Plein Air Painting

Painting outdoors from life is probably the hardest painting there is. In addition to the usual studio challenges, there is the vastness of choosing what to paint, the difficulty of creating a good composition on the spot, the ever changing light, the heat and humidity of this particular environ, and of course, the distractions - like bugs and other fauna, interested onlookers, and the added potential mishaps.

A couple of personal mishaps come easily to mind. Once I set up VERY close to the edge of the marsh at high tide. When I completed my painting and was taking down my easel, the whole works fell into the creek! The drips of the the salt water mixed with paint completely destroyed my effort. Fortunately, a good friend loved the drippy design and we traded paintings - all was not lost. I think I got the better end of that deal!

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Another time, I was packing up and placed my finished painting on the hood of my car whilst putting the rest of my stuff in my car. You know where this is going. Yes, I drove off, the painting fell into the street and was run over by at least twenty cars. When I retrieved it, there was only the ghostly outline of what I had painted. Ugh.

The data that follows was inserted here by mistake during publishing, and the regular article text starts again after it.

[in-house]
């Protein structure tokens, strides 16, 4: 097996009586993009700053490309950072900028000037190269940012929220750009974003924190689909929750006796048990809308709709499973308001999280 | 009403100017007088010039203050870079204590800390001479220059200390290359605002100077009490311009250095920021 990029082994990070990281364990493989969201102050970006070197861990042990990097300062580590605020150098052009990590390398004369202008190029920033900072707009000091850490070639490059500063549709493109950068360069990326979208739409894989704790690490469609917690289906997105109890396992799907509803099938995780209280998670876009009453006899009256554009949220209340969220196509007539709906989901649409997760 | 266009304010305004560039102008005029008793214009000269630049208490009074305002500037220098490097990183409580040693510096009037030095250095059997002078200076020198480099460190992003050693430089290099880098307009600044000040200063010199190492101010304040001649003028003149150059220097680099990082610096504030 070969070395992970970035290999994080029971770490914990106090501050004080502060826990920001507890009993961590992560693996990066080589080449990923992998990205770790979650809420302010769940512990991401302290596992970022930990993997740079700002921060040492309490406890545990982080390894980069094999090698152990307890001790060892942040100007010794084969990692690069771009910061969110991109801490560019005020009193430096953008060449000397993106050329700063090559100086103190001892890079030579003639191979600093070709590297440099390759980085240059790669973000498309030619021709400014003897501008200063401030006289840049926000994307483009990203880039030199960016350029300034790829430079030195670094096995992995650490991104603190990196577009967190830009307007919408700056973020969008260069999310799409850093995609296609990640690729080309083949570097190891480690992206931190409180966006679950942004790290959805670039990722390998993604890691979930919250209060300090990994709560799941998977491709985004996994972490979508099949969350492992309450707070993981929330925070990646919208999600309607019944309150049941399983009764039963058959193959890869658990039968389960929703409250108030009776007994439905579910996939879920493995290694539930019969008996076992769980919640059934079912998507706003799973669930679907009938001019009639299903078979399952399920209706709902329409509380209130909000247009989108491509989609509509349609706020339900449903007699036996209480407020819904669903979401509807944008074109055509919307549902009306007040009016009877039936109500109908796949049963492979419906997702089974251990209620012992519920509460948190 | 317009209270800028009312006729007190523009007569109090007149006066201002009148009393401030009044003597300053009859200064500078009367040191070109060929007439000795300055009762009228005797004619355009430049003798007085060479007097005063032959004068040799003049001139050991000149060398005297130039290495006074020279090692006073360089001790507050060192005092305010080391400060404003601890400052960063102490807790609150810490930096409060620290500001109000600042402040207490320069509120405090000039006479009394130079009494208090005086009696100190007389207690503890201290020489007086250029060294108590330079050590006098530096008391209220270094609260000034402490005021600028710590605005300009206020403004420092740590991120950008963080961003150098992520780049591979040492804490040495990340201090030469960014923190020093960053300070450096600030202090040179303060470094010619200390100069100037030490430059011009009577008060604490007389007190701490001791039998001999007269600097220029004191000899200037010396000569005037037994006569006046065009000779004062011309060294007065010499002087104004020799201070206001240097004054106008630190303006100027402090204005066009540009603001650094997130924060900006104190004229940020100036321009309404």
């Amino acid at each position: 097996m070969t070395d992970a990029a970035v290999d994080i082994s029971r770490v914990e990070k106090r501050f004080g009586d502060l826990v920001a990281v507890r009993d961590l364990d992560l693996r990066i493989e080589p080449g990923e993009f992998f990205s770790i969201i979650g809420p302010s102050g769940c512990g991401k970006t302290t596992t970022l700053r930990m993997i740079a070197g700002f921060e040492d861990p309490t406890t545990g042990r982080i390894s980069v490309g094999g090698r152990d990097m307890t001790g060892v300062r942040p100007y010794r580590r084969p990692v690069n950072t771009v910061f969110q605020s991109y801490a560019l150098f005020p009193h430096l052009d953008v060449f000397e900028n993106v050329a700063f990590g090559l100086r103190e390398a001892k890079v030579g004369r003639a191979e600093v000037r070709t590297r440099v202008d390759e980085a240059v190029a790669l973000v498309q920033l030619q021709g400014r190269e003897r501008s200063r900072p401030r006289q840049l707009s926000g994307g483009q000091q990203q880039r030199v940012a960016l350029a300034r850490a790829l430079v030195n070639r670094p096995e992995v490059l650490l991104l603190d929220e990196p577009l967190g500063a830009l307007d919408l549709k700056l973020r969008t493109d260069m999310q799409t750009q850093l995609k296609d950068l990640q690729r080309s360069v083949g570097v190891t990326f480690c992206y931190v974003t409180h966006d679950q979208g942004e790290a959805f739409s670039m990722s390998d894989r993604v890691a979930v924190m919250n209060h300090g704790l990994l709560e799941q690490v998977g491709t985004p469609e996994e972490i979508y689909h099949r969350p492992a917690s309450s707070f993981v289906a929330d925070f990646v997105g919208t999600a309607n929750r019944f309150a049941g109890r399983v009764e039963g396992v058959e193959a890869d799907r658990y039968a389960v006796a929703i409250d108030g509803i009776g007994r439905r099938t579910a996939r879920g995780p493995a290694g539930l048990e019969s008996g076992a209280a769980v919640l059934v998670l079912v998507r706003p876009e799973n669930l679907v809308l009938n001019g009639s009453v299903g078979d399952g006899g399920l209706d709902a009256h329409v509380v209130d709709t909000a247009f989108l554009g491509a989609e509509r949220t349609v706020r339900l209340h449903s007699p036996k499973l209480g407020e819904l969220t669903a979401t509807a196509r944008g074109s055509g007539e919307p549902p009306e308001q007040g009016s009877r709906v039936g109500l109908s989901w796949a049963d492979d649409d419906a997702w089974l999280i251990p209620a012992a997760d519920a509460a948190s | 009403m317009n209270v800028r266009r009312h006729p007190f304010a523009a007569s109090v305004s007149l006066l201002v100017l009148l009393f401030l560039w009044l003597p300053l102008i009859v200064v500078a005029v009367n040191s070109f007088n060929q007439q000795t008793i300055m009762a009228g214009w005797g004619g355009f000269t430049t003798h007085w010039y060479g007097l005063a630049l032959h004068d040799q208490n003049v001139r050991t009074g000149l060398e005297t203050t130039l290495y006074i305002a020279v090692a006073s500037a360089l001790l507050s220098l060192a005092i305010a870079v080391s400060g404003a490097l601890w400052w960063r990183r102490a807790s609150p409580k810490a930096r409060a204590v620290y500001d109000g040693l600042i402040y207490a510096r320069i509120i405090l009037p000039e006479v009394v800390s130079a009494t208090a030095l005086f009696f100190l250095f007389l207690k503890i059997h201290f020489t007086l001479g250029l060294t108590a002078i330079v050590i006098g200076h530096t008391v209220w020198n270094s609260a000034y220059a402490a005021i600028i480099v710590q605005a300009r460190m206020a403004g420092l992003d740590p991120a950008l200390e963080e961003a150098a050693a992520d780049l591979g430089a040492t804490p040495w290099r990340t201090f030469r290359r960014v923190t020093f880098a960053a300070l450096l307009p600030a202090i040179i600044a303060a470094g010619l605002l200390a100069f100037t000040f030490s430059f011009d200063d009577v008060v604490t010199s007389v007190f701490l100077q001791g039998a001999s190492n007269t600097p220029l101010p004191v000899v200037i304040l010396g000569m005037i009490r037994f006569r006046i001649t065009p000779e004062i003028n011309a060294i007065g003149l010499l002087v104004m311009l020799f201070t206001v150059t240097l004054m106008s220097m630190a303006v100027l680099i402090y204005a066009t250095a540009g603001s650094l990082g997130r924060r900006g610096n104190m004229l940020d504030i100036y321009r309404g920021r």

There are plenty of days I came home without a painting at all because I wiped off what wasn't working. I think I might hold the record for wipe offs in my weekly plein air group - five times!

Having a group is not mandatory but the camaraderie is definitely a bonus. Everyone has a bad day now and then so it is easy to support and feel supported. Having an on the spot critique is invaluable as well. And, on particularly hot, humid days, everyone is sweaty and stinky together.

                           The original Sullivan's Island Plein Air Painters (SIPP)         Left to Right : Leslie Pratt-Thomas, Mary Hoffman, Susie Callahan, Anne Parker

The original Sullivan's Island Plein Air Painters (SIPP)

Left to Right : Leslie Pratt-Thomas, Mary Hoffman, Susie Callahan, Anne Parker